Nos. 3-90-0432, 3-90-0433 cons.
Opinion filed May 10, 1991.
Appeal from the Circuit Court of Peoria County; the Hon. Donald C. Courson, Judge, presiding.
William K. Richardson and Terry Sharp, both of Law Office of Terry Sharp, P.C., of Mt. Vernon, for appellants.
Sutkowski Washkuhn Associates, of Peoria (Gregory S. Bell, of counsel), for appellee Shissler Seed Company.
John C. Mulgrew, Jr., of Heyl, Royster, Voelker Allen, of Peoria, for other appellees.
The plaintiffs, Boyd Real Estate, Inc. (Boyd), and Allen and Cupi Real Estate, Inc. (Allen), filed suit against the defendants, Shissler Seed Co., Inc., Robert L. Potts, and Whitney and Potts, Ltd., to recover a real estate brokerage commission. The trial court granted the defendants' motions to dismiss Boyd and Allen's complaints. Boyd and Allen appeal.
The record reveals that on July 18, 1988, Shissler entered into a written uniform listing contract with Boyd which authorized Boyd to act as a real estate broker for Shissler. The exclusive six-month listing agreement gave Boyd the right to sell Shissler's 3,170-acre farm for $2,775,000. The agreement provided for a 5% commission if the deal was co-brokered. It further provided that the commission was to become due upon Boyd procuring a ready, willing and able buyer at the terms stated in the listing agreement or at any other price and terms agreed upon.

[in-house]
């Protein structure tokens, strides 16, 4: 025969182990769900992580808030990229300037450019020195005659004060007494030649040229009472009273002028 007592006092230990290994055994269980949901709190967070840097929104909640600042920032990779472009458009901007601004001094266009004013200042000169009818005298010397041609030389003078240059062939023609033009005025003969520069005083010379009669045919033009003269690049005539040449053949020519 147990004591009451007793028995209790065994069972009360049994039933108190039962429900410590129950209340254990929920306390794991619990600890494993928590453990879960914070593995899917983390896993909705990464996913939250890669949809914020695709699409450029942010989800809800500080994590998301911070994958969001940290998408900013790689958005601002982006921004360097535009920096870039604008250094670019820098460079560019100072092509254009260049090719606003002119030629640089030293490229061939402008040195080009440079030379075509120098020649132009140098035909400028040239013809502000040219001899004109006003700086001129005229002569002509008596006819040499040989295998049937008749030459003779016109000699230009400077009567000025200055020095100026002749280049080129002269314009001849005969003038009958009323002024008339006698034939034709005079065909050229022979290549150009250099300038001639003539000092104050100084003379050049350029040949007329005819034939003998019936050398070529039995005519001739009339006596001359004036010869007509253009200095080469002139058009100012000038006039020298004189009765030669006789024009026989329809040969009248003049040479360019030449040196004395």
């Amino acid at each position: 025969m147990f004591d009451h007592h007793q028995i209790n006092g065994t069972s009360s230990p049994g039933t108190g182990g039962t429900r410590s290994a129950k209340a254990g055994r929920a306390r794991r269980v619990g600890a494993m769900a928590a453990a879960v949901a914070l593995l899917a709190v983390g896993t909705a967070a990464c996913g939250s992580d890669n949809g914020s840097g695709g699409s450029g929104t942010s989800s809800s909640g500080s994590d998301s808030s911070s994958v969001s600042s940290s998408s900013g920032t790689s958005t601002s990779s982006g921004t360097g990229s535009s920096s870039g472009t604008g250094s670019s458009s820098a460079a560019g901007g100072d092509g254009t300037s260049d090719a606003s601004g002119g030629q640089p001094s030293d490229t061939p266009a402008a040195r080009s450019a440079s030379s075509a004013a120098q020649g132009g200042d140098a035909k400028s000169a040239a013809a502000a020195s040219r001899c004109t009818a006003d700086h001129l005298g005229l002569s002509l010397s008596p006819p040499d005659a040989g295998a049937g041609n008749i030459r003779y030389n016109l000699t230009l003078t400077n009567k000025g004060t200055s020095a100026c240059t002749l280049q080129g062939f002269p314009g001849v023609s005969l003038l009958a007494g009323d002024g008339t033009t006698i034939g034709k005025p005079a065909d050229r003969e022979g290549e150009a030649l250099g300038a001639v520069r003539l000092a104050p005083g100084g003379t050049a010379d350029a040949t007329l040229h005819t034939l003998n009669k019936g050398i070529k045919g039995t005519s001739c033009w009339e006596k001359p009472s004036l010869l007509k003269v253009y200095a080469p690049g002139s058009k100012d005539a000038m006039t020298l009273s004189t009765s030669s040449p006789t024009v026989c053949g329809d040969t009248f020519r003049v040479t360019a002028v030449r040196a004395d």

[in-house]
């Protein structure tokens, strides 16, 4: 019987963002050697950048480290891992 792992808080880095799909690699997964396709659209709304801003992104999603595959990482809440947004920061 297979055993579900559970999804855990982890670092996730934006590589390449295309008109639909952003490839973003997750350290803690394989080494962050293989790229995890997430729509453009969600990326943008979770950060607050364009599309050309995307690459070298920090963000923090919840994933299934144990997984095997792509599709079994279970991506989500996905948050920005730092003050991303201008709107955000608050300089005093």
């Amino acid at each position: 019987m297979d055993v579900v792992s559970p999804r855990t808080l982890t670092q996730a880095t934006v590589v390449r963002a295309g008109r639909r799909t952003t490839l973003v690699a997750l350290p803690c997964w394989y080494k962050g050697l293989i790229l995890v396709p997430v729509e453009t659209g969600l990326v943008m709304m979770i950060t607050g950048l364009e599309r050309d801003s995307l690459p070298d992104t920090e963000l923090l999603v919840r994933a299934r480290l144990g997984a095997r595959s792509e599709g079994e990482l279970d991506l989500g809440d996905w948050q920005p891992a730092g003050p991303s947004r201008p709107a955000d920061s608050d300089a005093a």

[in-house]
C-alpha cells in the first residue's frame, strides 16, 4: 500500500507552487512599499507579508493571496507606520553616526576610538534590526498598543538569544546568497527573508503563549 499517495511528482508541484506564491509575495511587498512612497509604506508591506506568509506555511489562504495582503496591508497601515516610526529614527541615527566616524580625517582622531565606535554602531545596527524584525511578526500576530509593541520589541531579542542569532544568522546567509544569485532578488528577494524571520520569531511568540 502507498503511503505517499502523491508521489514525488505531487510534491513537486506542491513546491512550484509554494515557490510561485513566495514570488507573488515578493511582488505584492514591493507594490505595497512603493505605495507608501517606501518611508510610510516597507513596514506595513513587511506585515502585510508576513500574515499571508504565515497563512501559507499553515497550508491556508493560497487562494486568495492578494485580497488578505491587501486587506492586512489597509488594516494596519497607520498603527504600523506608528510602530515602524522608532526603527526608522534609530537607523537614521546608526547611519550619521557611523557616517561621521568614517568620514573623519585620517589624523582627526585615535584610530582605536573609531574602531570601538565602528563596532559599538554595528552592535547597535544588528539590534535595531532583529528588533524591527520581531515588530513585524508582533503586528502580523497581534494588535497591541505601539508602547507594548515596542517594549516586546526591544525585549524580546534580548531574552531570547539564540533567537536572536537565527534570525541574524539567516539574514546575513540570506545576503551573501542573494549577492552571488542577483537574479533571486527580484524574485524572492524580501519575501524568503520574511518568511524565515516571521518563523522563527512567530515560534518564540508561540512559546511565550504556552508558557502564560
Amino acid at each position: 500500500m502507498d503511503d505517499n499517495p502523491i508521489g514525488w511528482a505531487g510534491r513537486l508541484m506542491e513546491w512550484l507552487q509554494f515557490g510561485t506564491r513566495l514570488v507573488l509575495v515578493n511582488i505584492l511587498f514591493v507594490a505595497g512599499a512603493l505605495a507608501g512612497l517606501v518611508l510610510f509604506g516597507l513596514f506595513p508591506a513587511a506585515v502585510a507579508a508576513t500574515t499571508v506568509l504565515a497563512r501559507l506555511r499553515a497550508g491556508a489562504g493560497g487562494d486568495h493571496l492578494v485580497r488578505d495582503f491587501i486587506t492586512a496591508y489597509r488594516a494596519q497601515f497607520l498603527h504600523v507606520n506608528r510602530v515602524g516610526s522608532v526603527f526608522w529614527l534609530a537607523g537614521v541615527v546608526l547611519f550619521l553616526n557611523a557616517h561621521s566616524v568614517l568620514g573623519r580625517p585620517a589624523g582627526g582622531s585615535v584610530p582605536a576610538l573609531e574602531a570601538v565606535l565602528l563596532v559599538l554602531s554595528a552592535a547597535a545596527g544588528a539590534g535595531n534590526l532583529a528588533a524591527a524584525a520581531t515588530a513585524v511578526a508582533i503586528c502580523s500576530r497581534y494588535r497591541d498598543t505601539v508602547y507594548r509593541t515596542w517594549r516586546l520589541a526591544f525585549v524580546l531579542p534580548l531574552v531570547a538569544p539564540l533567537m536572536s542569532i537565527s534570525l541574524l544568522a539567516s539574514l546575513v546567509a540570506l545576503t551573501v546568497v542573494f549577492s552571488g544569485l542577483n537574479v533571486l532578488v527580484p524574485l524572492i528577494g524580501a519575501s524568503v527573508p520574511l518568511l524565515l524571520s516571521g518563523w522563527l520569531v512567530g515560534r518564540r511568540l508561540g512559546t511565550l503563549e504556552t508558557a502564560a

Thereafter, Boyd and Allen entered into a co-brokerage agreement regarding the property in question. They then located a prospective purchaser, Kambray Corp. (Kambray). On July 31, 1988, Kambray submitted a purchase agreement to Shissler.
Kambray representative James Hoffman stated in his deposition that after he and the representatives of Shissler had engaged in extensive negotiations regarding the terms of the proposed purchase agreement, Shissler orally agreed to a $3,050,000 purchase price. Shissler, however, wanted to discuss the legal language with its attorney before signing the document. Hoffman further stated that he had increased his original offer of $3 million by $50,000 because Shissler requested additional compensation for crops growing on the property.
It is undisputed that Shissler did not sign the proposed purchase agreement. According to Shissler representative Gene Shissler, he told Kambray at least twice that there would be no deal until he had a chance to discuss it with his attorney.
Thereafter, Shissler consulted its attorney, Robert L. Potts, who advised Shissler not to consummate the deal because the proposed agreement did not adequately reflect the value of the growing crops. Based on that advice, Shissler decided not to execute the purchase agreement.
The listing agreement and the proposed purchase agreement differed in several significant aspects. The purchase agreement contained additional terms which required Shissler to sell certain personal property, provide a title commitment, sell blueprints and other specifications regarding the personal and real property, pay all the sales tax due, and provide standard contracts for the farm crops. The purchase agreement provided for an October 5, 1988, possession date, while the listing agreement provided for a March 1, 1988, possession date. The purchase agreement further provided that Kambray's obligations were contingent upon a document review, property inspection, and the obtaining of financing. It also provided that Kambray could terminate the deal if the property was damaged by fire or other casualty prior to closing.